Charles Denton, then running Central Television and a supporter of adventurous programming, was also approached to apply. But he had just renewed his contract and honourably felt it would be disloyal to consider it. John Birt, then Director of Programmes at LWT, did apply. With a strong track record and a brilliant, incisive mind and manner, he was a serious alternative to Jeremy Isaacs. And he had the backing of his boss, Brian Tesler. But he came for his interview with a surprise that took us all aback: several years of programming hour by hour (prepared for him by Sue Stoessl at LWT). Given the channel was intended to be flexible, responsive and innovative, the board all felt his presentation seemed singularly inappropriate. By contrast, Jeremy’s approach was the most flexible and adventurous. He had thought a great deal about ways of meeting the remit, and by now had expanded his expectations of the independent sector. Tony Smith and I were especially keen he should get the job.

But the chairman had never heard of him, despite Isaacs’ high esteem in the industry, especially for the major historical achievement of The World at War. Jeremy was a real visionary. The board’s role was to support his vision in ways that protected the channel.I had proposed we support Jeremy by creating a deputy director of programmes (the job went to Paul Bonner). Jeremy wanted to be CEO and director of programmes but over his objections, we devised a managing director role to handle admin. I had met Justin Dukes who was MD of the Financial Times, and persuaded him to apply. He got the job.

So the good ship Channel 4 set out in due course, with a characteristic Jeremy gesture. He had been interviewed by the editor of The Guardian’s Women’s page, Liz Forgan and was impressed. So despite her total lack of TV experience, he put her in charge of almost everything: news, current affairs, documentaries and more. I knew Liz from playing tennis. And I rated her journalism. The following years saw the channel grow in confidence, and the board generally supported the risks which came to us. Given the current ecology of broadcasting, and its preoccupations with ratings, it is worth recalling that the original slate included programmes which are hard to imagine being commissioned now by anyone. Whatever You Want, with the mercurial Keith Allen, pushed the boundaries of taste on each outing. An all-day full-length showing of The Orestaia, in masks. Pina Bausch being given a whole evening for her hypnotic dance from Sadlers Wells. A regular programme on Ireland, another on trade unions, and a series on black issues, and the Third World. There were many others on the borders of what was known as ‘taste and decency’. Many programmes did not draw viewers, but met savage criticism from the Daily Mail.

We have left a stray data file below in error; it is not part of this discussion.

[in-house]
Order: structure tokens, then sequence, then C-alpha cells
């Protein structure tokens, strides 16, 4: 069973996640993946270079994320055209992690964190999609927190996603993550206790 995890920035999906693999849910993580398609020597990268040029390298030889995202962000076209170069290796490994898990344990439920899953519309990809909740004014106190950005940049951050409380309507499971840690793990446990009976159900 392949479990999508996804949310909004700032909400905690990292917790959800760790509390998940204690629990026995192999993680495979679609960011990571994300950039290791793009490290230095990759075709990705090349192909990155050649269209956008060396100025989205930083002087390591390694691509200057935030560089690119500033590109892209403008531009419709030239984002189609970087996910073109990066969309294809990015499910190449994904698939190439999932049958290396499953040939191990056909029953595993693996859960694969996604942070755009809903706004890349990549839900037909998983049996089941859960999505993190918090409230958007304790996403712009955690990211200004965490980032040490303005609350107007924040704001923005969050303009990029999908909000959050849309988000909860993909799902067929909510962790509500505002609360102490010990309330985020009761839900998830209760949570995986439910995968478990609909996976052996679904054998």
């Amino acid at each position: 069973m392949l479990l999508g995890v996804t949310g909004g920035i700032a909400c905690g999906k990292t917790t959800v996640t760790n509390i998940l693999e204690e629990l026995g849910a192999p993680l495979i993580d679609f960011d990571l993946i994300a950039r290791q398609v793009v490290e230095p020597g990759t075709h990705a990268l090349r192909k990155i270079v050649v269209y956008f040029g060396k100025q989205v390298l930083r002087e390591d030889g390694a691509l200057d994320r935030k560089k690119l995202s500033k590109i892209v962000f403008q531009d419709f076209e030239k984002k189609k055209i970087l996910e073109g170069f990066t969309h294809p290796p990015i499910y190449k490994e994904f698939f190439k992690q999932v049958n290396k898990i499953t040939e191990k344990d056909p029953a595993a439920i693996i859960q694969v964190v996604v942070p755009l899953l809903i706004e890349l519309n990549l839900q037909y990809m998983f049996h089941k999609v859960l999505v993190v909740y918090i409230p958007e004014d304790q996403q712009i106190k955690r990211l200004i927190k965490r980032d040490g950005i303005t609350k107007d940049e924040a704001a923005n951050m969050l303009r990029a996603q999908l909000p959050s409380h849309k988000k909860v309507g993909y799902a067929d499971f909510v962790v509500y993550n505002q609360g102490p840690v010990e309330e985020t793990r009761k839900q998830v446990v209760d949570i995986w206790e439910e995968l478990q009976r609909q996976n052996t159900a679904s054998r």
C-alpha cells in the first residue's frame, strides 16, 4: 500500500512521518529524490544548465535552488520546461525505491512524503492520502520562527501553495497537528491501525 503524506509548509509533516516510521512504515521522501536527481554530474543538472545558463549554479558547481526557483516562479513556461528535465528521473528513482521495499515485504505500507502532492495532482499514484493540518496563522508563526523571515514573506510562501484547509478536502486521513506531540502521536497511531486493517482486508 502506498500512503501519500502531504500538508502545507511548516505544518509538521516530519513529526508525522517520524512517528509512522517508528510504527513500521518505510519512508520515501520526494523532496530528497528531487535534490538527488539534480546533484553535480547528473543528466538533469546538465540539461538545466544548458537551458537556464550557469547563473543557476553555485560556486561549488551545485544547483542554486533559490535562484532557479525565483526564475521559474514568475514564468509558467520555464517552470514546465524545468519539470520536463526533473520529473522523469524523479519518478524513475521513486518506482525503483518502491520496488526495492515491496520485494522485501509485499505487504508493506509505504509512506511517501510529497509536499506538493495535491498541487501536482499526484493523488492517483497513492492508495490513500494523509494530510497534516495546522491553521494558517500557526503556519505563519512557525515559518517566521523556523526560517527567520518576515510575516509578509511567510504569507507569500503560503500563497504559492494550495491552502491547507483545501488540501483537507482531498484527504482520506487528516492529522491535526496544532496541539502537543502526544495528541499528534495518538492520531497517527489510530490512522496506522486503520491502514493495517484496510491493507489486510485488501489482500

But it was a heady time, and I am extremely proud to have been a part of it. 

This is an edited extract of a chapter from WHAT PRICE CHANNEL4? Edited by John Mair, Fiona Chesterton, David Lloyd, Ian Reeves and Richard Tait. Published by Abramis. Price £19.95. Copies are available to OurBeeb readers for £15.00 from Richard@abramis.co.uk

About the author

Roger Graef is an Anglo-American filmmaker and professor of media.